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Peace talks prospects almost nil, says Israeli security specialist

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SIMON APFEL

Is the two-state solution viable? Behind closed doors, is it still being seriously considered?

Personally, I believe this should be the solution to the conflict. So do many others, perhaps most others. Currently, however, the level of disagreement and distrust between the two sides is so high, the chances of bringing them both to the table are almost nil. But who knows what will happen in the future, or what the new peace plan the Americans are putting together will bring about?

How might the so-called “deal of the century” that America is cooking up be different to previous peace plans?

I don’t know – no one knows much about the plan outside President Trump’s inner circle. But, from snippets of information that have been relayed, I understand the new plan will give other Arab Middle Eastern countries a bigger share in implementation. More importantly, they will have a bigger role in convincing Palestinians to come to the negotiating table. They will also have a role in convincing Israel that an agreement will have implications not just for relations with Palestinians, but for relations with other countries in the region.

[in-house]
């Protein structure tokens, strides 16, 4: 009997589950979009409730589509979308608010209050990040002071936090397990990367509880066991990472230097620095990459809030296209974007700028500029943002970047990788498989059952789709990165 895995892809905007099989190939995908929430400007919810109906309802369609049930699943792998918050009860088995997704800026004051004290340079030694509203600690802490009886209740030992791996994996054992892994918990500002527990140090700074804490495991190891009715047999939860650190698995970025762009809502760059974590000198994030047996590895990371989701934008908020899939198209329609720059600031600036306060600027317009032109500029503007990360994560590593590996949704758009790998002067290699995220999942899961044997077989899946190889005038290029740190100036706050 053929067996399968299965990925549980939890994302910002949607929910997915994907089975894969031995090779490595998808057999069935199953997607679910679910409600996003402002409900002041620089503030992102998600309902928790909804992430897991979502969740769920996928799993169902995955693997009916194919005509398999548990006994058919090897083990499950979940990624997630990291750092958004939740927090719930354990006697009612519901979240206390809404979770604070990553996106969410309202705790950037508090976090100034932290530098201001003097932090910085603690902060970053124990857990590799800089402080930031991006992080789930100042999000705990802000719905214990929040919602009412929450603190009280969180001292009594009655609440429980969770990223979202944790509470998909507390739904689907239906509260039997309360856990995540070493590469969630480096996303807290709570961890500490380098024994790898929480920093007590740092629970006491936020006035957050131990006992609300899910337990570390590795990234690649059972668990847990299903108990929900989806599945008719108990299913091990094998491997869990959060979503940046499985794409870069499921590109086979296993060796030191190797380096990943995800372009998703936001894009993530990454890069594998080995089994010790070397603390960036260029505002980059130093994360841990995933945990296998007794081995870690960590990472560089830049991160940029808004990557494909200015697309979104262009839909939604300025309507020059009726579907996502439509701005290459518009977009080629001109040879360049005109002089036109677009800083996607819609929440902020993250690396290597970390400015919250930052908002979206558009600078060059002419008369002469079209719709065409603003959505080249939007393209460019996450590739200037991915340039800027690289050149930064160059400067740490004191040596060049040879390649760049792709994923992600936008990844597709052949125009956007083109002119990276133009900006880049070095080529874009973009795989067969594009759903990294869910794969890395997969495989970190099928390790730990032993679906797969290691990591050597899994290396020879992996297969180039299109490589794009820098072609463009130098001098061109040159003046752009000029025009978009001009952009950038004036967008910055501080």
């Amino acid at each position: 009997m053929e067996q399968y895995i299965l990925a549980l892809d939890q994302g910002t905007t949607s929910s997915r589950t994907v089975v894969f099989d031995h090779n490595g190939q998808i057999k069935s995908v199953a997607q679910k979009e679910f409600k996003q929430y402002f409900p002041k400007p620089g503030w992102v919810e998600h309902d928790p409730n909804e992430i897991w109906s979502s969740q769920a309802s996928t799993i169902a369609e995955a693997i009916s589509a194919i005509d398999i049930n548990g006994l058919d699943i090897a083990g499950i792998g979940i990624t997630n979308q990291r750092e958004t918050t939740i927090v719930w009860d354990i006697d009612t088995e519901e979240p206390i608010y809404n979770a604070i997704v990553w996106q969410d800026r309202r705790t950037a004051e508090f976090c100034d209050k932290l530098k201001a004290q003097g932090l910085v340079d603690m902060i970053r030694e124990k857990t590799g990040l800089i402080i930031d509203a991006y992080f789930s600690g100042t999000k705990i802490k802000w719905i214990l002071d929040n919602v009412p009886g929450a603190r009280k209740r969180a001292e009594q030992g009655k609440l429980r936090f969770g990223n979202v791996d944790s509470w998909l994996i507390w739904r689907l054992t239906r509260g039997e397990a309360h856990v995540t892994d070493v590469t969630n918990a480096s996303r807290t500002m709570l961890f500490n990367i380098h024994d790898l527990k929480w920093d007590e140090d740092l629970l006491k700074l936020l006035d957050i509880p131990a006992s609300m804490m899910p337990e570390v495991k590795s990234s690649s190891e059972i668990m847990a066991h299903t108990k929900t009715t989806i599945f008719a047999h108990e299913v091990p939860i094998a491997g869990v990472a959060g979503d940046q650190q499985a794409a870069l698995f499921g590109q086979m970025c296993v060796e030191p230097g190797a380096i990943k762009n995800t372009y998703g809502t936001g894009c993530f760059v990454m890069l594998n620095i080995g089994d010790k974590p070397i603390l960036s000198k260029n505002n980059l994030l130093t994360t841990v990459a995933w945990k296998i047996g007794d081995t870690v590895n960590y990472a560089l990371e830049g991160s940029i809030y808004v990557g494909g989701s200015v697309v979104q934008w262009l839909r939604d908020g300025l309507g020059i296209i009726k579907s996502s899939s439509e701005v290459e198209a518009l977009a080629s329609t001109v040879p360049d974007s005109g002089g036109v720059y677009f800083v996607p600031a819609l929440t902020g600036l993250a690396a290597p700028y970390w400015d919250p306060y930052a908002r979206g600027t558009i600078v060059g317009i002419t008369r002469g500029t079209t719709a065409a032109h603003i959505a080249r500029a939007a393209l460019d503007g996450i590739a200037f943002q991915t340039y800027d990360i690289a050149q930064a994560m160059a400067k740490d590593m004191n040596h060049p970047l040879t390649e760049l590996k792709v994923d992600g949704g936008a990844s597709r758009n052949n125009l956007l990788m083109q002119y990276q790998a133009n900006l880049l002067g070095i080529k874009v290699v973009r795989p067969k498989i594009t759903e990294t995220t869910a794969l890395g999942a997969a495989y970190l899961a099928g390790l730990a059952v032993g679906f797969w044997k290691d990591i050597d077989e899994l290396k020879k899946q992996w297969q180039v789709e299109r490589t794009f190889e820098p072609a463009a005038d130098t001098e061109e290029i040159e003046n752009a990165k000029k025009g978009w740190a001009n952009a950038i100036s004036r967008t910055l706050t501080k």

In some sense, Trump is clearly pro-Israel. Do you think he is good for Israel?

It doesn’t matter what I think. He is the president of US, and Israel needs to work with him. I didn’t like it when Israelis criticised Barack Obama when he was president, and I don’t like it when they criticise Trump now.

How do you break the cycle of violence in the Israeli-Palestinian conflict? Obviously we have an imperfect partner for peace on other side, but is there anything Israel can do, unilaterally, to arrest the current trend?

Today we have real conflict only with Gaza. There are sporadic terrorist attacks in the West Bank, but it’s generally calm. Will it remain that way? I don’t know. Gaza is out of Israel’s control. We fully retreated in 2005. It’s a foreign, hostile territory that we have to deal with as we would deal with any other hostile country.

Every few years, there seems to be a war breaking out between Israel and Gaza. Is there any way to stop this?

I wouldn’t call these wars. The other side doesn’t have tanks, helicopters, artillery, and so on. These are operations. They are big operations, and from time to time, they are needed. I hope the duration between the operations will be longer in the future. But we don’t have a good solution to Gaza. Within 400 square kilometres, there are almost two million people, and they can’t leave the country. They don’t have industry, they don’t have any good economic prospects, even the greenhouses that were left behind when Israel pulled out were destroyed. It’s a bad place to live, but it’s not our responsibility any more.

Removing the blockade would help stimulate the economy, but would it come at a security risk?